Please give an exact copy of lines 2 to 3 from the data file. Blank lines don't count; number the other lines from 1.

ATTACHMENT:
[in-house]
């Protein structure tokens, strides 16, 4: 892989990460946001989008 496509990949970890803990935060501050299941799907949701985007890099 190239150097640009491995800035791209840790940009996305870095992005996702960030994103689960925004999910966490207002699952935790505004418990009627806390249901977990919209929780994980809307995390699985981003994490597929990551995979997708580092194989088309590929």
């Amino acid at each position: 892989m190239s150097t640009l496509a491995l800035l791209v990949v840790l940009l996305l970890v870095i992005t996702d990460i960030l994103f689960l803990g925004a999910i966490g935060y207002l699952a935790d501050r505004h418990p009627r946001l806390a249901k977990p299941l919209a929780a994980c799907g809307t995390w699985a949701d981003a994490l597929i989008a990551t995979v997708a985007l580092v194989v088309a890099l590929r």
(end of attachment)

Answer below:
């Protein structure tokens, strides 16, 4: 892989990460946001989008 496509990949970890803990935060501050299941799907949701985007890099 190239150097640009491995800035791209840790940009996305870095992005996702960030994103689960925004999910966490207002699952935790505004418990009627806390249901977990919209929780994980809307995390699985981003994490597929990551995979997708580092194989088309590929």
């Amino acid at each position: 892989m190239s150097t640009l496509a491995l800035l791209v990949v840790l940009l996305l970890v870095i992005t996702d990460i960030l994103f689960l803990g925004a999910i966490g935060y207002l699952a935790d501050r505004h418990p009627r946001l806390a249901k977990p299941l919209a929780a994980c799907g809307t995390w699985a949701d981003a994490l597929i989008a990551t995979v997708a985007l580092v194989v088309a890099l590929r």